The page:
What are we to make of the advertising campaign for a double life in Daylesford? As Tourism Victoria says “The television advertisement depicts Daylesford as a village perched on the edge of decadence and purity.”
In an aesthetically exquisite ad, the haunting tune of the spiritual “Let’s go down to the river and pray” is the background to a beautiful young actress enjoying a double life in Daylesford. By day, dressed in white she wanders barefoot through the country, smiling at the rural workers as she heads down to the river. There are shots of a church where she finishes in a baptismal scene. But by night she is dressed in black, looking sultry and partying hard. In her black mode of decadence she plunges underwater, as in the white baptism, but this time it is in the embrace of a waiter.
The message for holidaying in Daylesford only comes at the very end of the ad when we are encouraged to “Lead a double life” in Daylesford.
Some Christians have expressed deep offence at this advertisement. It uses a very Christian song to promote a lifestyle quite contrary to the Christian message – especially the message of baptism. The song invites us down to the river to pray and find the way to the crown of life. It is hardly an invitation to Victoria – let alone to lead a double life. It may be true that some Christians lead a double life, but it is the opposite of the message of ‘a baptism of repentance for the forgiveness of sins’. John the Baptist was fierce in his denunciation of the hypocrisy of those who came for baptism without repentance (Matthew 3).
But other people have warned Christians to ‘chill’. It is so easy to over-react. After all there is nothing that we see in either lifestyle that is sinful. Eating, drinking, playing a blindfold game and running through the long grass at night are but the enjoyments of the life that God has created for us. Kissing your husband fully dressed underwater may not be everybody’s idea of a good time but is hardly contrary to your baptismal repentance from the world, the flesh and the devil. And why should you assume that the waiter is not her husband?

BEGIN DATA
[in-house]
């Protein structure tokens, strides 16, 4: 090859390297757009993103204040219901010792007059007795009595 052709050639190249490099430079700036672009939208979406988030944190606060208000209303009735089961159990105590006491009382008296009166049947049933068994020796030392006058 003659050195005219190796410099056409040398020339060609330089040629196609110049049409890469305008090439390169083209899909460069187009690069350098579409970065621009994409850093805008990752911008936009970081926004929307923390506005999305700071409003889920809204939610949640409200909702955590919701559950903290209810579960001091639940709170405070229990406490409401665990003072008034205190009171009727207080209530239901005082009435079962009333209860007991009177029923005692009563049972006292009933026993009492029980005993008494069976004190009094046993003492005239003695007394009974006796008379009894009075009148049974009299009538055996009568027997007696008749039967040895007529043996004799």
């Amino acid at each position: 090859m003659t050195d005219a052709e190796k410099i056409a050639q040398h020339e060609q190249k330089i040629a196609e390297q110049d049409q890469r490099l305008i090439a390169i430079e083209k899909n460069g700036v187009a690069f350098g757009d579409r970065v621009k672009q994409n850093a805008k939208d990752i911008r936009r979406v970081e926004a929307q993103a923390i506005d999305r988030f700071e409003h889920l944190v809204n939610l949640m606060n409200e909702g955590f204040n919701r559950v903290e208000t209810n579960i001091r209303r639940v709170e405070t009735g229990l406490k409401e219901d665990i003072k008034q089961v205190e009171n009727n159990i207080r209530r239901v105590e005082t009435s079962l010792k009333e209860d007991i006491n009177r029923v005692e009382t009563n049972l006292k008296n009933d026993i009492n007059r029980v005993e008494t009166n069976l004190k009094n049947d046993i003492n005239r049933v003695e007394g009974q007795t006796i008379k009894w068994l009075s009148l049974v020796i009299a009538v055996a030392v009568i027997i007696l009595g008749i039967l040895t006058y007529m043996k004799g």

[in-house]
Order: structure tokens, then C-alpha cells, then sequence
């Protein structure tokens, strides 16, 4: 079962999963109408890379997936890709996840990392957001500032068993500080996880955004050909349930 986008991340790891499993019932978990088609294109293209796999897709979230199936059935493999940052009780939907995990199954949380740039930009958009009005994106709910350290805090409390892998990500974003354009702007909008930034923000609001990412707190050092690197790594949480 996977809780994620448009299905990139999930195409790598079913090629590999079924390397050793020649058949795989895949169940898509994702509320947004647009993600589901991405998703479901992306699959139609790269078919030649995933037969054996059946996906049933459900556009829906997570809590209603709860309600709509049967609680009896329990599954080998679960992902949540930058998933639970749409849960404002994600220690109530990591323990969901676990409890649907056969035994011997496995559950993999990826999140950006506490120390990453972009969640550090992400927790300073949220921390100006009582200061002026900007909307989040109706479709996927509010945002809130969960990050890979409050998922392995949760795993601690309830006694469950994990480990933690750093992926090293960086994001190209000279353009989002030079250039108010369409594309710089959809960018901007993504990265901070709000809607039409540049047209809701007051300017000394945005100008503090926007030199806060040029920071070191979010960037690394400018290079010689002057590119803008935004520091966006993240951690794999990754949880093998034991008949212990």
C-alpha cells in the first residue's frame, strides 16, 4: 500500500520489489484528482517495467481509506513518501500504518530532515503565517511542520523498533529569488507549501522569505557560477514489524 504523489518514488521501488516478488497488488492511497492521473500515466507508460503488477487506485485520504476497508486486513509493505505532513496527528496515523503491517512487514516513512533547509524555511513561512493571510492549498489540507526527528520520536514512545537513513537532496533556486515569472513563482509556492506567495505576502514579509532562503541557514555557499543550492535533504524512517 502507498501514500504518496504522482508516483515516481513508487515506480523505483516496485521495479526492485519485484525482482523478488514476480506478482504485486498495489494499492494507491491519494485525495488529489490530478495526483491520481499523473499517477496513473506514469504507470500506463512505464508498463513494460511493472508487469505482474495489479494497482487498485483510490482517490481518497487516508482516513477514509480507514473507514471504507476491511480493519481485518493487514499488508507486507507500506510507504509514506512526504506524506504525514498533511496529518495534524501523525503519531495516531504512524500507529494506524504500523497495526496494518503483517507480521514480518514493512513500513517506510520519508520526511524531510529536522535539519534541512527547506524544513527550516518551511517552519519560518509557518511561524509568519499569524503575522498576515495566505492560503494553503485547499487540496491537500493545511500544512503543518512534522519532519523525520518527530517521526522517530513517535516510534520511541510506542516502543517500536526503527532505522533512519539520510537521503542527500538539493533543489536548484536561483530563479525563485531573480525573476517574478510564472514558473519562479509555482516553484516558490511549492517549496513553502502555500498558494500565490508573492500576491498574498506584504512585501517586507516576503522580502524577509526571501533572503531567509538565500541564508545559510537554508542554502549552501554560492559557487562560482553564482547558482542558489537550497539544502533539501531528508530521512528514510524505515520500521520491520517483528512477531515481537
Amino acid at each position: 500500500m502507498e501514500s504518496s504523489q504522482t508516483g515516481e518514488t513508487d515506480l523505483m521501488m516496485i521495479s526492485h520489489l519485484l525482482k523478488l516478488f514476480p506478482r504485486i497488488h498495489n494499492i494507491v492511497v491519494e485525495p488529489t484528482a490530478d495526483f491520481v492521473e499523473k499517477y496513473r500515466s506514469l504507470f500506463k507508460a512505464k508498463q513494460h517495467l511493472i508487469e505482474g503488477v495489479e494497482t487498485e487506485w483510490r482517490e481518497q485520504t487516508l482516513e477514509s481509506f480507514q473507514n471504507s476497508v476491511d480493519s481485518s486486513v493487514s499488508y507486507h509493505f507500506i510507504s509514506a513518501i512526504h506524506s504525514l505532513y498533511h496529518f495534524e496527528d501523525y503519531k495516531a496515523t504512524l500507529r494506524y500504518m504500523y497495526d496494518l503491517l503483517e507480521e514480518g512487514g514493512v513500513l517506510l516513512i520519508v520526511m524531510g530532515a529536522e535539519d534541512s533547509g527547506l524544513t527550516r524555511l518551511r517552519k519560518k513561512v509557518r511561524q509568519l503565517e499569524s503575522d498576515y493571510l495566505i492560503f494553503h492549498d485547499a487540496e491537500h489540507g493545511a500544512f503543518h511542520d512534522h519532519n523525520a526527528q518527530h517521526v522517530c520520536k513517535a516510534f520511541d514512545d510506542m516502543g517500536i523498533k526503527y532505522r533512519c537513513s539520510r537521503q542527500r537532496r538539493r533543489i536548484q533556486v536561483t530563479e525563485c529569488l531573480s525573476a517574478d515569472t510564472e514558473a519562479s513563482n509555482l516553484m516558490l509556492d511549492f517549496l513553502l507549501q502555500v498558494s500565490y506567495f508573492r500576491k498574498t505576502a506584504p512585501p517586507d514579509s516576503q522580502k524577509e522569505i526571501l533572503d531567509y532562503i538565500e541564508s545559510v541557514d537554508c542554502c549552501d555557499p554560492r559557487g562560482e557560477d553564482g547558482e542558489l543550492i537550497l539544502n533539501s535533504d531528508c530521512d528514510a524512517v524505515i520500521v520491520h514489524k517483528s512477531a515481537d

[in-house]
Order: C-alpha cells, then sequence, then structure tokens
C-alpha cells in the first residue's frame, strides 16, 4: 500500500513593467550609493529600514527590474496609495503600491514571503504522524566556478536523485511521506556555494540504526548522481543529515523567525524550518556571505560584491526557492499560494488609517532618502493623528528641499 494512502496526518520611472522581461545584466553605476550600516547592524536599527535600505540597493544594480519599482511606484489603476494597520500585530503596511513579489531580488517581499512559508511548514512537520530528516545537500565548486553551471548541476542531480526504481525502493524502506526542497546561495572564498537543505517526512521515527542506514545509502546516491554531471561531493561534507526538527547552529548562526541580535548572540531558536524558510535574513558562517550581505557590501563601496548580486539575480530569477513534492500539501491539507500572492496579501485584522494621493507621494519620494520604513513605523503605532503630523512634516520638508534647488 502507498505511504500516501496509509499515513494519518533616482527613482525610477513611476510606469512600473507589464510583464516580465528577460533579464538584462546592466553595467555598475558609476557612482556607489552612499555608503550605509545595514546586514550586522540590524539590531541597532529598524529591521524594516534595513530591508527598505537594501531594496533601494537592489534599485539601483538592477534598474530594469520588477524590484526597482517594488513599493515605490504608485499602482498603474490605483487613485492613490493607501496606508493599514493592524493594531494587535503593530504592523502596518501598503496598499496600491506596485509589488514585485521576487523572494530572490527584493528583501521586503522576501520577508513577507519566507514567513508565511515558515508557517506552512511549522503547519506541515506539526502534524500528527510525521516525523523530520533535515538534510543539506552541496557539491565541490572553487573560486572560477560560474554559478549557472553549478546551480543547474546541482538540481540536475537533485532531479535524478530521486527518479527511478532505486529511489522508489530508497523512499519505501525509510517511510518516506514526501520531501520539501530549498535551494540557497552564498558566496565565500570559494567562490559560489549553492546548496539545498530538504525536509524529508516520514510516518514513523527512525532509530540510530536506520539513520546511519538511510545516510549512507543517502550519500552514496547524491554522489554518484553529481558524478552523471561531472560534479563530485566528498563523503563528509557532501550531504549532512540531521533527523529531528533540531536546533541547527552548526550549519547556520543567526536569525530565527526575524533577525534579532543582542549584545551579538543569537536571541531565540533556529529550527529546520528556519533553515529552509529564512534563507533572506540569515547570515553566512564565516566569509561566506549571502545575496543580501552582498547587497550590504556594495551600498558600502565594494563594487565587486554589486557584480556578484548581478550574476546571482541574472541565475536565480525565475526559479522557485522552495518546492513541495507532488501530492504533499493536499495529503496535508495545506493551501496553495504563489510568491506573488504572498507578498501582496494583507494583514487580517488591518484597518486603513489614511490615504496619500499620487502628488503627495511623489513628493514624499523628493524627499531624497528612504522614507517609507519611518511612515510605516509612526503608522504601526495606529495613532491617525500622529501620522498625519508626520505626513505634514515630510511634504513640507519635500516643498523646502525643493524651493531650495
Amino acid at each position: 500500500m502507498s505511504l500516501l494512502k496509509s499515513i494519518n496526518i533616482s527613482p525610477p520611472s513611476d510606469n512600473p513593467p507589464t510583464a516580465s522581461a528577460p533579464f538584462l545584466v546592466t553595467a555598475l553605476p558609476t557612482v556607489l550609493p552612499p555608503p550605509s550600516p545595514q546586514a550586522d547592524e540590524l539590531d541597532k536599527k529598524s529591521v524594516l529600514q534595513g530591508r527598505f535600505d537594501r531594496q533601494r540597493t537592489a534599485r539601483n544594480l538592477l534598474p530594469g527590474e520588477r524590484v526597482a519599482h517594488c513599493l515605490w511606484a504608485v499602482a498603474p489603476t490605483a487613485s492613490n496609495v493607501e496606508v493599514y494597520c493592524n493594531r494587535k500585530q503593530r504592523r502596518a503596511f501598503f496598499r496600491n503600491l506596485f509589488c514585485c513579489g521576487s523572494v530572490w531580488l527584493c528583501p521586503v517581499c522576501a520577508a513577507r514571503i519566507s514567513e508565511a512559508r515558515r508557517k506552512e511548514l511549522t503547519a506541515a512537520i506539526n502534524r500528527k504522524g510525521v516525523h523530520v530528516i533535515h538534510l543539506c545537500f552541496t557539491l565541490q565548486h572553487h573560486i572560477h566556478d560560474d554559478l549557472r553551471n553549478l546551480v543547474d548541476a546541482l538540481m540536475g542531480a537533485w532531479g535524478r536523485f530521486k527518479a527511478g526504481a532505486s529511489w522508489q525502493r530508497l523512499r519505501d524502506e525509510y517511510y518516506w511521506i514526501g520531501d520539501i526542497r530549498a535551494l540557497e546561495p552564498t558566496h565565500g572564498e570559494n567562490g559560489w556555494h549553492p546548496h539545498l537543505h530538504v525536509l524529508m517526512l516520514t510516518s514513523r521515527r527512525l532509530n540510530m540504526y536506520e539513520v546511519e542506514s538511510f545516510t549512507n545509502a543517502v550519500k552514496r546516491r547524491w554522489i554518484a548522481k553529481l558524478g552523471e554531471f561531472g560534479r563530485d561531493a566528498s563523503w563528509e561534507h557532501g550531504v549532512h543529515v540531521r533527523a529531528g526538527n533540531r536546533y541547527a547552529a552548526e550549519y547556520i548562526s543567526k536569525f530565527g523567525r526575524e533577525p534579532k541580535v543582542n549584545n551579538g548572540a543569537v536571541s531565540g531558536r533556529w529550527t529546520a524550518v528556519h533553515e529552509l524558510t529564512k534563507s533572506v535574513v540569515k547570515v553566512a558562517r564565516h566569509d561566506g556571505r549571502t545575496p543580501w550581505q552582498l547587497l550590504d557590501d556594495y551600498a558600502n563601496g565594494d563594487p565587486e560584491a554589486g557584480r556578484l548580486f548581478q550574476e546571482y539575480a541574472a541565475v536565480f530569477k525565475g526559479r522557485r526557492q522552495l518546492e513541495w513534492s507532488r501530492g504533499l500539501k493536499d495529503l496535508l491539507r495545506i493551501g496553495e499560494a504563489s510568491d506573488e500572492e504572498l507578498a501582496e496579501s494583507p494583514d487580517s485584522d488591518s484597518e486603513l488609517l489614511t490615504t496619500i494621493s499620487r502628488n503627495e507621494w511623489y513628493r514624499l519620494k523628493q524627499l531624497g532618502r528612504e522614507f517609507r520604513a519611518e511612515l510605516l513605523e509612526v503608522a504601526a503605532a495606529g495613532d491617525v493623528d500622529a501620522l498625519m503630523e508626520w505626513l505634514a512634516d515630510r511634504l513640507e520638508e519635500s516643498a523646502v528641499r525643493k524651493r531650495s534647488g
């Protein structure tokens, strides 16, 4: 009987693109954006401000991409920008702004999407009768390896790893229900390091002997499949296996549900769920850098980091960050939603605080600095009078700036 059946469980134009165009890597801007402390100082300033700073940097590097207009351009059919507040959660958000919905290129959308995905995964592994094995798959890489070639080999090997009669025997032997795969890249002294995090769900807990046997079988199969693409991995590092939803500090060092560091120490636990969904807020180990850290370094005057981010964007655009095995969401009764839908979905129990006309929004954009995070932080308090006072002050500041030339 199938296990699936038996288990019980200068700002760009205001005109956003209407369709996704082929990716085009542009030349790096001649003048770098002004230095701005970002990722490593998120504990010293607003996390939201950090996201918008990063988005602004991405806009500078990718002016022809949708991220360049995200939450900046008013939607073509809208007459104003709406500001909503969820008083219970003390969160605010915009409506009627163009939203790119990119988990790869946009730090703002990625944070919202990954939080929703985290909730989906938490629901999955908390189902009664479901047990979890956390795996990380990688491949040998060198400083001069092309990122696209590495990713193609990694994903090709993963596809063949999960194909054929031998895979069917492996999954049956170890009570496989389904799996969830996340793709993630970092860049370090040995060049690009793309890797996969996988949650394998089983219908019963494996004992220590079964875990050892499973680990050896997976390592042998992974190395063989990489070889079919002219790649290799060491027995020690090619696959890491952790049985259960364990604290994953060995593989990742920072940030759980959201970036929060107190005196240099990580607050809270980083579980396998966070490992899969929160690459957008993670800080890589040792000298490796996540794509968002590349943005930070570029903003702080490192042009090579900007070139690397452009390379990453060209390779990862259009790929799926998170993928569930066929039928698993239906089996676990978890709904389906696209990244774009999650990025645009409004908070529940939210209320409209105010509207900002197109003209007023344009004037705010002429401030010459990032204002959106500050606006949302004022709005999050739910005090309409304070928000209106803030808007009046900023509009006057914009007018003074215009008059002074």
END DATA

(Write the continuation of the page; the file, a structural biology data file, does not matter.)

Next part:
Well that is the problem isn’t it? The ad is suggestive rather than explicit. It is true that “To the pure, all things are pure, but to the defiled and unbelieving, nothing is pure; but both their minds and their consciences are defiled” (Titus 1:15). To be offended by people enjoying themselves like this, may say more about the viewer than the advertisement. But yet, it is part of a promotion of “a village perched on the edge of decadence and purity.” And it challenges us to “lead a double life” – something quite unnecessary if the evening activities are the harmless enjoyment of God’s pleasures. Those of us who are baptized can readily enjoy these pleasures without leading a double life.
So it sends the message that either we should live a double life of decadence and purity or that enjoying the pleasures of life is inconsistent with a Christian profession. Either way the gospel message is being mangled, while the message of the advertiser is succeeding. For whenever an advertisement stirs controversy, it significantly increases sales. Even writing this article is helping the promotion of Daylesford.
However, I suspect the reason for the strength of the Christian reaction is the music. This lovely old tune, so hauntingly sung, stirs deep emotions in the hearts and minds of Christians. The plaintive plea to go down to the river and pray – as Lydia did in Philippi when the Lord opened her heart to receive the message of life (Acts 16) – resonates with the experience of so many of us. To use it to sell anything, let alone luxury or decadent holidays, feels uncomfortable if not sacrilegious. It is a little akin to the problem some of us feel when we are asked to sing a Christian song to the tune of the “House of the Rising Sun”. It is an uncomfortable association for those of us who know the old song.
But there is another lesson that we can learn from this advertisement. It is to have more confidence in our own Christian culture. So often we ape the world and its culture, instead of confidently asserting our own. Here is a song that if we were asked to sing in church, Christians would complain: ‘It is too old fashioned’, ‘does not communicate with the modern age’, ‘is musically very limited’, etc. Yet the world of big advertising budgets listens to that song and hears such a powerful communication possibility, that they make it central to their promotion.
We must make sure that our Christian cringe is about our failure to communicate appropriately (1 Corinthians 9:22) and not because we are ashamed of the gospel and its messengers (2 Timothy 1:8).